When writing a tender response, the general aim is make one statement clearly: your services are better than the other applicants. This claim takes sustained clarity of expression, because a confusing bid naturally makes tender panels nervous. After all, if you can’t explain clearly on paper the method you will use to freight equipment to the build site, how are you going to cope in reality?
Design further enhances clarity, drawing the attention of tender panel members to the key elements of the tender.
Key elements of tender design
Right from the start you can make an impact by stating on the title page of the tender the tender reference, name of the project and who you are.
The layout of the tender application may even be supplied in the form of a template. Not following the template will show lack of attention to detail. If you don’t know where a point you want to include should go, ask the tenderer for a meeting to discuss the issue or submit a Request For Information.
If the tender issuer doesn’t provide details on what colour schemes and fonts you should use, then be consistent. Don’t use red – it implies a problem. Stick with a conservative scheme – blue and black, perhaps.
A tender is not the place to show how clever you are with Publisher. Text should not be wrapped around images or printed in every colour of the rainbow. Keep it simple and clear – white space is as important as text and images.
Improving proposals with design is as much about leaving things out as it is including them.
Use of diagrams and images
Think about ways to simplify complex ideas; for example, through the use of diagrams. Bring experience to life with case studies highlighting where you have performed similar tasks.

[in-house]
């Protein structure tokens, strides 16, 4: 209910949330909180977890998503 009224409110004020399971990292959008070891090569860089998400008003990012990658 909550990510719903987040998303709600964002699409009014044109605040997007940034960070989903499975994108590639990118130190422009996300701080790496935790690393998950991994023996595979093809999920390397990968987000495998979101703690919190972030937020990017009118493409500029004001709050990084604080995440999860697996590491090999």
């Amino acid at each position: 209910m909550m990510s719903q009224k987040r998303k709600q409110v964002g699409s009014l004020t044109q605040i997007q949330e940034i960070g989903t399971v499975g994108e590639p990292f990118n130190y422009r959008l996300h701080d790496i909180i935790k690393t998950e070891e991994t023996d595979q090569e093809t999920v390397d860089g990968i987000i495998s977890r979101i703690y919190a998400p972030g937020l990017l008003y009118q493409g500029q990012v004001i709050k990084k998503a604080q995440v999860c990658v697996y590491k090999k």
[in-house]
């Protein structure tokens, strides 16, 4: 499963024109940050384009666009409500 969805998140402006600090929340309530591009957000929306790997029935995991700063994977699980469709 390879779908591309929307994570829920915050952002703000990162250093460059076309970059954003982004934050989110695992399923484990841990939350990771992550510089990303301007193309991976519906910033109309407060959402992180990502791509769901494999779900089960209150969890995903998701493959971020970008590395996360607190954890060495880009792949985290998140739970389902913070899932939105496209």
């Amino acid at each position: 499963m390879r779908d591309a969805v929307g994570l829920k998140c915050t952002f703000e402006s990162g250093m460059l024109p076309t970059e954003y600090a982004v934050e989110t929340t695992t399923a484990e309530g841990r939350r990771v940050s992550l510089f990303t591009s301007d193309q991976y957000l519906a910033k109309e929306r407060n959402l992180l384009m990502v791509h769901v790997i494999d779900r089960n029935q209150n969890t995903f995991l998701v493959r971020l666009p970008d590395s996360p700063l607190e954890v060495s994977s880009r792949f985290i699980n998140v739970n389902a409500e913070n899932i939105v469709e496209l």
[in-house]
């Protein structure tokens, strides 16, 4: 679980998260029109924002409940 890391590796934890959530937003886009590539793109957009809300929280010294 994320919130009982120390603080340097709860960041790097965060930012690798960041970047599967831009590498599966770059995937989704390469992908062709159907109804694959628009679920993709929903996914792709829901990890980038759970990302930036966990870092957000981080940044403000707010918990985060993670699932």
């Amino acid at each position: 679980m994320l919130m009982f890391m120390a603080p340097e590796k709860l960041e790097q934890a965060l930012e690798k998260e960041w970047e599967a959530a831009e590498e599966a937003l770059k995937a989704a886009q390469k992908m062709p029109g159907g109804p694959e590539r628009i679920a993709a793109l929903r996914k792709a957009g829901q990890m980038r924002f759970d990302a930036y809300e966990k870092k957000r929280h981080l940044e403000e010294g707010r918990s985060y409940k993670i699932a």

If you use a graph, make sure the figures are big enough to read. Don’t make the graph too complicated, less is more.
When choosing images, think about them from the tender review panel’s point of view. You may be proud of your new office layout, but to an outsider it looks like any other office. Choose images that relate to the job at hand. If it’s a construction tender, show images of your staff in action on a work sites.
If the people in the images are also part of the current bid, make sure the caption includes their names. It’s a way of introducing your team.
If there’s the opportunity to an image on your cover, think about what you want it to say. Once again, think about the buyer (the issuer) rather than you (the seller). What would you say they particularly want to see from you? A picture of a completed project? A hero image of your team?
Establishing a feeling with images
What is the emotional thrust of your bid, what is it based on? Trust? Experience? Attention to detail? Reputation? Find an image that sums these qualities up and use it.
Try not to use stock images with models. Since authenticity is important when you’re bidding for a tender, why not use an image taken of your staff in action? They may not have the good looks of the models, but they are authentic – a quality you can’t fake.
Design in tenders and proposals is about clarity and precision. Avoid gimmicky design elements and colours, and let your bid speak for itself.